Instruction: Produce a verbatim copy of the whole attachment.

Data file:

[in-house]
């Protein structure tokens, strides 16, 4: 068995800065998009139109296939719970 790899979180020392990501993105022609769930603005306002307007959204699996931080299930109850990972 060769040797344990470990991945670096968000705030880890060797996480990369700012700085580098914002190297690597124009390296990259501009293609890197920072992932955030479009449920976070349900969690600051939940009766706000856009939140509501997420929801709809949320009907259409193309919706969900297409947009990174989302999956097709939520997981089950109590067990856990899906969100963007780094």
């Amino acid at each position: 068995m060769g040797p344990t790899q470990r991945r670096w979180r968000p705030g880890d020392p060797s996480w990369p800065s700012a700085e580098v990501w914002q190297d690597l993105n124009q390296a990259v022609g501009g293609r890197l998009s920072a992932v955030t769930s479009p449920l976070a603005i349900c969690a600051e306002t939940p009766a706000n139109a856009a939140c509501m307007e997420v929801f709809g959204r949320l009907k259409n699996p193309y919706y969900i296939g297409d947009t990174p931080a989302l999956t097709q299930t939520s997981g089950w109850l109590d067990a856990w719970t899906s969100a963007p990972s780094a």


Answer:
[in-house]
């Protein structure tokens, strides 16, 4: 068995800065998009139109296939719970 790899979180020392990501993105022609769930603005306002307007959204699996931080299930109850990972 060769040797344990470990991945670096968000705030880890060797996480990369700012700085580098914002190297690597124009390296990259501009293609890197920072992932955030479009449920976070349900969690600051939940009766706000856009939140509501997420929801709809949320009907259409193309919706969900297409947009990174989302999956097709939520997981089950109590067990856990899906969100963007780094």
């Amino acid at each position: 068995m060769g040797p344990t790899q470990r991945r670096w979180r968000p705030g880890d020392p060797s996480w990369p800065s700012a700085e580098v990501w914002q190297d690597l993105n124009q390296a990259v022609g501009g293609r890197l998009s920072a992932v955030t769930s479009p449920l976070a603005i349900c969690a600051e306002t939940p009766a706000n139109a856009a939140c509501m307007e997420v929801f709809g959204r949320l009907k259409n699996p193309y919706y969900i296939g297409d947009t990174p931080a989302l999956t097709q299930t939520s997981g089950w109850l109590d067990a856990w719970t899906s969100a963007p990972s780094a």